tries to do a better job suggesting corrections (Ispell only suggests words with a Levenshtein distance of 1), and provides powerful and customizable TEX filtering. Aspell is the standard spell checker for the GNU software system, with packages available for all common Linux distributions. E.g., for Debian/Ubuntu flavors, aspell contains the programs, aspell-en the English language dictionaries (with American, British and Canadian spellings), and libaspell-dev provides the files needed to build applications that link against the Aspell libraries. See for information on obtaining Aspell, and available dictionaries. A native Windows build of an old release of Aspell is available on A current build is included in the Cygwin system at http://cygwin.com1 , and a native build is available at patch-aspell-0605-win32-compilation. Hunspell ( is a spell checker and morphological analyzer designed for languages with rich morphology and complex word compounding or character encoding, originally designed for the Hungarian language. It is in turn based on Myspell, which was started by Kevin Hendricks to integrate various open source spelling checkers into the build, and facilitated by Kevin Atkinson. Unlike Myspell, Hunspell can use Unicode UTF-8-encoded dictionaries. Hunspell is the spell checker of, Mozilla Firefox 3 & Thunderbird and Google Chrome, and it is also used by proprietary software like MacOS X. Its TEX support is similar to Ispell, but nowhere near that of Aspell. Again, Hunspell is conveniently packaged for all common Linux distributions (with Debian/Ubuntu packages hunspell for the standalone program, dictionaries including hunspell-en-us and hunspell-en-ca, and libhunspell-dev for the application library interface). For Windows, the most recent available build appears to be version 1.2.8 on http: // Aspell and Hunspell both support the so-called Ispell pipe interface, which reads a given input file and then, for each input line, writes a single line to the standard output for each word checked for spelling on the line, with different line formats for words found in the dictionary, and words not found, either with or without suggestions. Through this interface, applications can easily gain spell-checking capabilities (with Emacs the longest-serving “client”).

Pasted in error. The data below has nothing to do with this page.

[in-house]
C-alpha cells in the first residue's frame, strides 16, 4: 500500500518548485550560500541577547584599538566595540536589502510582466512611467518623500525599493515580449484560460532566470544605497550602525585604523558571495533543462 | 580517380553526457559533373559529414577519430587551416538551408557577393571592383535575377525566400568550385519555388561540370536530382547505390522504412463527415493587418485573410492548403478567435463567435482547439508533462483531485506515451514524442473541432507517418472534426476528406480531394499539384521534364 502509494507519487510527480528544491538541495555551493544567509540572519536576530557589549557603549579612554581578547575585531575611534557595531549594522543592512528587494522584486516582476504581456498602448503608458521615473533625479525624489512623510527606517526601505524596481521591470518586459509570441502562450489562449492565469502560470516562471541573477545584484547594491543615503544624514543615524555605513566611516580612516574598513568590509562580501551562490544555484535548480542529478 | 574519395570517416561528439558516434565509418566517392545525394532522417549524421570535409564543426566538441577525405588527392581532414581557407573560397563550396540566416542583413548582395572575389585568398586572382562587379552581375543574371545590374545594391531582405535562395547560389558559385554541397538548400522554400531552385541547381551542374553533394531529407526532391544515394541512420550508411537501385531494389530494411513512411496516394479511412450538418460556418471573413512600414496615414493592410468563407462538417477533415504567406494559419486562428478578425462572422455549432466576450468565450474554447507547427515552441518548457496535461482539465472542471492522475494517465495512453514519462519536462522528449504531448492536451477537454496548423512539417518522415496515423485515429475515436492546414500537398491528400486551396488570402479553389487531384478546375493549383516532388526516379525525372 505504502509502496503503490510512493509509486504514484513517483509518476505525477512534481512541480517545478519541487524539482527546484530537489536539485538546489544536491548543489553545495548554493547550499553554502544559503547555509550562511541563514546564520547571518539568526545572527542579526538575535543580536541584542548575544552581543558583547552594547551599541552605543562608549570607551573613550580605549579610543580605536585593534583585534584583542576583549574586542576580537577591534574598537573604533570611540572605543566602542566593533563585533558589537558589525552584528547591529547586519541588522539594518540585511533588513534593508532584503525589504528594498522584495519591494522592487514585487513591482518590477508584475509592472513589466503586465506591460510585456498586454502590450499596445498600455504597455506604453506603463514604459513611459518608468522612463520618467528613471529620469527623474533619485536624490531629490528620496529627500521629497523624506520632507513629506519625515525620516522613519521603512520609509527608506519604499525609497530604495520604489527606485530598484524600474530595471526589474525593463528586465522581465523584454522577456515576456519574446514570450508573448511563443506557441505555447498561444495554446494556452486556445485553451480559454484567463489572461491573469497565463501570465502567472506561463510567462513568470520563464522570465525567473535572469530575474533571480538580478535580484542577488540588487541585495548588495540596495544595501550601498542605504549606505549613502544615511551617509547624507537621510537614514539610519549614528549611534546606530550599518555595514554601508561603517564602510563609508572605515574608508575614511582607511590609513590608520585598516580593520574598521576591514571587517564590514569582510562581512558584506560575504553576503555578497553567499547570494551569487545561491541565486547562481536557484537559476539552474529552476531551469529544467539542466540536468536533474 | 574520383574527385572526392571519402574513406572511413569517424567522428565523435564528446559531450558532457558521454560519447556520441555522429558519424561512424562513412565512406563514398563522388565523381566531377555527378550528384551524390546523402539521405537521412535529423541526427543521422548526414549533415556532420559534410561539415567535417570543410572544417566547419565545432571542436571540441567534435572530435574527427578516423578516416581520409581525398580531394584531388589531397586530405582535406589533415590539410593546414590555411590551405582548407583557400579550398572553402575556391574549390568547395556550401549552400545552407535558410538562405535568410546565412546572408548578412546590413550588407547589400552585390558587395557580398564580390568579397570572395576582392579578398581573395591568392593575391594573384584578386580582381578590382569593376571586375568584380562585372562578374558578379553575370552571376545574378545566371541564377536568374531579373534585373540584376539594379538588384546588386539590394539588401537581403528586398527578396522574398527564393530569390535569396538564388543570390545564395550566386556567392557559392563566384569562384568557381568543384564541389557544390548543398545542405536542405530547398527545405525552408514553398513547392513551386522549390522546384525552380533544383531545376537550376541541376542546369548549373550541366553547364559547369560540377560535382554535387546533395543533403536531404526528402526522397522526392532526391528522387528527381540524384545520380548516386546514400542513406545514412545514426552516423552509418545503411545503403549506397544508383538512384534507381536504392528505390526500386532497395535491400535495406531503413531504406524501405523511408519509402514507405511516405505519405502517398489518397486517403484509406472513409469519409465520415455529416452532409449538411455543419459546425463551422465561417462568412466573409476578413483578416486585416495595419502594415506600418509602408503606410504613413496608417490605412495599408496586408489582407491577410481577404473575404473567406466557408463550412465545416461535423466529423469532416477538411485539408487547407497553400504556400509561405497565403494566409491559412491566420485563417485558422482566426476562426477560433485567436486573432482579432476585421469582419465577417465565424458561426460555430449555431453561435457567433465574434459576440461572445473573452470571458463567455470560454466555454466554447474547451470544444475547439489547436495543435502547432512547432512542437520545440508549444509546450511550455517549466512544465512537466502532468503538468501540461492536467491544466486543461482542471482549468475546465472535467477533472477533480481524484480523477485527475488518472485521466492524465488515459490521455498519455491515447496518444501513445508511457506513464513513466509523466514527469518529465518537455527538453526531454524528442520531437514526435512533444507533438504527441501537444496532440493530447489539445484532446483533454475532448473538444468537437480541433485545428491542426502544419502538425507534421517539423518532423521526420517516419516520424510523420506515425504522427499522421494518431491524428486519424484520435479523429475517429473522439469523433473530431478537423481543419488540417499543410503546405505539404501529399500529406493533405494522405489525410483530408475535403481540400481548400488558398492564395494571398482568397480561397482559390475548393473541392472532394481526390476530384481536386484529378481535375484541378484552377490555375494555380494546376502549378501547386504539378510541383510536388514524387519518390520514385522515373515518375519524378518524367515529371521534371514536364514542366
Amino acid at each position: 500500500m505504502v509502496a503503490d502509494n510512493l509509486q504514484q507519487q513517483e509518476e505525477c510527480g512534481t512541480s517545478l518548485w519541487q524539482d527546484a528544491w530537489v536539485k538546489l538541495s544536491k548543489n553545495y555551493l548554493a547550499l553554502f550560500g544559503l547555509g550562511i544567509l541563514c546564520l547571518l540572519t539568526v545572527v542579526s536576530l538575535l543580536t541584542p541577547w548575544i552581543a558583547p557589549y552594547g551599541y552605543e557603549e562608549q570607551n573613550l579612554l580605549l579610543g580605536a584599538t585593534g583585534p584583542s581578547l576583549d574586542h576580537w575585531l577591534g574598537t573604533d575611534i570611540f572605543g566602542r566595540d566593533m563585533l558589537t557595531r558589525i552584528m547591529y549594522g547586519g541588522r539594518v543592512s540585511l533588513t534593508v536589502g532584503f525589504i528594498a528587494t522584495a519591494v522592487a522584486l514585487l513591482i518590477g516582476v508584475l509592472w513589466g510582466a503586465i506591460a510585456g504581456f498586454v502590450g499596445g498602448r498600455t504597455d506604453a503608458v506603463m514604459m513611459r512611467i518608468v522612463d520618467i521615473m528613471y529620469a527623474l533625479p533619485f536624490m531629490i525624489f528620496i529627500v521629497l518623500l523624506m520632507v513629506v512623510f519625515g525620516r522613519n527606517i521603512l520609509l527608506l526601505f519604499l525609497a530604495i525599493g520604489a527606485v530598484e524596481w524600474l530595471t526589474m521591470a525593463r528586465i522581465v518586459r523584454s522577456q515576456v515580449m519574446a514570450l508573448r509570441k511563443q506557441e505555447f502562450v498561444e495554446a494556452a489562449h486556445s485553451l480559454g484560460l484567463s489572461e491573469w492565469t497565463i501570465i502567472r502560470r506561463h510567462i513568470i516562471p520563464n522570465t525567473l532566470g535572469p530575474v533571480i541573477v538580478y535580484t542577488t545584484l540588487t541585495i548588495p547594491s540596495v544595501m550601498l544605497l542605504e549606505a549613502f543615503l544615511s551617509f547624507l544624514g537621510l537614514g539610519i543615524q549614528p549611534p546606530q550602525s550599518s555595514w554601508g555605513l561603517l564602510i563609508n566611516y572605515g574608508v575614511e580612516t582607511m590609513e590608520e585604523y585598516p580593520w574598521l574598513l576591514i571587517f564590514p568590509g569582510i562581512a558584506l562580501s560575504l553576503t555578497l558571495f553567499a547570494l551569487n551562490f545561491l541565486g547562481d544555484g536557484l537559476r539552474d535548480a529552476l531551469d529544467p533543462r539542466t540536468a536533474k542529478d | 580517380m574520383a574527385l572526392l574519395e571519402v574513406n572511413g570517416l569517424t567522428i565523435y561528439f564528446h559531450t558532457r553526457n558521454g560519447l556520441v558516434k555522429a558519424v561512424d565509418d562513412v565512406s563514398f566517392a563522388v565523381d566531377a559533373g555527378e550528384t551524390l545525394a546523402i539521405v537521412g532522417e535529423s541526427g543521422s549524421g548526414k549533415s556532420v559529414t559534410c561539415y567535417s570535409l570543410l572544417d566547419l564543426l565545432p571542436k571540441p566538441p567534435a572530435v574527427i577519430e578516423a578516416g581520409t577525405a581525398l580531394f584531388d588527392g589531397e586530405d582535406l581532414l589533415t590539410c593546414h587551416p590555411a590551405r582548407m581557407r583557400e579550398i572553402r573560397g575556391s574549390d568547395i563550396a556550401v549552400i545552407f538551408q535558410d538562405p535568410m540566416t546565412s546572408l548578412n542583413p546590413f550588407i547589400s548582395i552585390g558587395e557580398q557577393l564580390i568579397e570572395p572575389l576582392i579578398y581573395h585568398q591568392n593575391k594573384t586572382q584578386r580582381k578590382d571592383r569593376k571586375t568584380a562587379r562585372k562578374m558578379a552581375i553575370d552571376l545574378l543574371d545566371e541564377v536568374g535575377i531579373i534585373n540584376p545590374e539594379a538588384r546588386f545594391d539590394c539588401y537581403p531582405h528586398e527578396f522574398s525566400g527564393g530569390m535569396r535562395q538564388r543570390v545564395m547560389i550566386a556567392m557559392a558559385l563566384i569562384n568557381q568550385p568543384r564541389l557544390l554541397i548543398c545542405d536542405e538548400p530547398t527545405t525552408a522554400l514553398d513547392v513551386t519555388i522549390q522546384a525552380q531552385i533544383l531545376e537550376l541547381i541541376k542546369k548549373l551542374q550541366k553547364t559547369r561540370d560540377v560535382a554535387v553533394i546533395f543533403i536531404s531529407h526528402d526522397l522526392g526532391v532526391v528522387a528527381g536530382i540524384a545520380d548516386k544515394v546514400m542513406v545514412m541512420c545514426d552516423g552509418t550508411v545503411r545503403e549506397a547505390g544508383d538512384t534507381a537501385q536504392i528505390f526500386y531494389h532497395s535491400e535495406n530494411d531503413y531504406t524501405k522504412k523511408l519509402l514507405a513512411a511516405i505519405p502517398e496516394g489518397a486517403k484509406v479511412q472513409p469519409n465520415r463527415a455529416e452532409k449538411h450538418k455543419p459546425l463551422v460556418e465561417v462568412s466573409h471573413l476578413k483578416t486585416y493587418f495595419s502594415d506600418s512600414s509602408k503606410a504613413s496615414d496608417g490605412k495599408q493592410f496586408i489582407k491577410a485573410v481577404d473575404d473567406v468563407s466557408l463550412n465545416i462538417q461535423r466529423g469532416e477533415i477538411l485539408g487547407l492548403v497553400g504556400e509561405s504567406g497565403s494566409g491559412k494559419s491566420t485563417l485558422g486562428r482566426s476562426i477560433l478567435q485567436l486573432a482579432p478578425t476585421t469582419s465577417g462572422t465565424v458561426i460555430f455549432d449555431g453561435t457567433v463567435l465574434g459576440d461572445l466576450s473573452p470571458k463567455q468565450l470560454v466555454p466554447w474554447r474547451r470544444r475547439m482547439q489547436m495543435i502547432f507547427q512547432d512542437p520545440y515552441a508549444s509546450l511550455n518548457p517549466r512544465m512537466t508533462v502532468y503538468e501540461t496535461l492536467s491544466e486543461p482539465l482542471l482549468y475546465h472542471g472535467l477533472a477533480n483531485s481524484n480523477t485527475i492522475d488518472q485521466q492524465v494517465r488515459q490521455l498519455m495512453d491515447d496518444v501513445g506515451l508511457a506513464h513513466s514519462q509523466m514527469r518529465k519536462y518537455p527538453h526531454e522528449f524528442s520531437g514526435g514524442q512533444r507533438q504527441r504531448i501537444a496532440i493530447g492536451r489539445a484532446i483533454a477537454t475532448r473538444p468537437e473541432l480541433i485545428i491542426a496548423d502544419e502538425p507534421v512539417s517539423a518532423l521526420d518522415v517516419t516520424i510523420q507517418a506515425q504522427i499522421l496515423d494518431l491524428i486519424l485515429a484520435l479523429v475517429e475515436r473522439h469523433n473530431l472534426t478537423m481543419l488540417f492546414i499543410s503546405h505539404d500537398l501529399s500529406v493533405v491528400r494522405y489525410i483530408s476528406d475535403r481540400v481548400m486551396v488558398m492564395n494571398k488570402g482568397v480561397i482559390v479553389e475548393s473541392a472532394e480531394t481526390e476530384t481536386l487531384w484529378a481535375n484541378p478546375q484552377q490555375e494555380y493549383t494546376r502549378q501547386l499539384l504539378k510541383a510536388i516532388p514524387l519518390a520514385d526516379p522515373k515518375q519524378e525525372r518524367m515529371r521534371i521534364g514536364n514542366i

Argument files is a character vector with the names of the files to be checked (in fact, in R 2.12.0 or later alternatively a list of R objects representing connections or having suitable srcrefs), control is a list or character vector of control options (command line arguments) to be passed to the spell check program, and program optionally specifies the name of the program to be employed. By default, the system path is searched for aspell, hunspell and ispell (in that order), and the first one found is used. Encodings which can not be inferred from the files can be specified via encoding. Finally, one can use argument filter to specify a filter for processing the files before spell checking, either as a user-defined function, or a character string specifying a built-in filter, or a list with the name of a built-in filter and additional arguments to be passed to it. The built-in filters currently available are "Rd" and "Sweave", corresponding to functions RdTextFilter and SweaveTeXFilter in package tools, with self-explanatory names: the former blanks out all non-text in an Rd file, dropping elements such as \email and \url or as specified by the user via argument drop; the latter blanks out code chunks and Noweb markup in an Sweave input file. aspell() returns a data frame inheriting from "aspell" with the information about possibly misspelled words, which has useful print() and summary() methods. For example, consider ‘lm.Rd’ in package stats which provides the documentation for fitting linear models. Assuming that src is set to the URL for the source of that file, i.e. " stats/man/lm.Rd", and f is set to "lm.Rd", we can obtain a copy and check it as follows: > download.file(src, f) > a <- aspell(f, "Rd") > a accessor lm.Rd:128:25 ANOVA lm.Rd:177:7 datasets lm.Rd:199:37 differenced lm.Rd:168:57 formulae lm.Rd:103:27

Spell checking with R

Ihaka lm.Rd:214:68

The basic function for spell checking provided by the utils package is aspell(), with synopsis

logicals lm.Rd:55:26

aspell(files, filter, control = list(), encoding = "unknown", program = NULL)

priori lm.Rd:66:56

1 The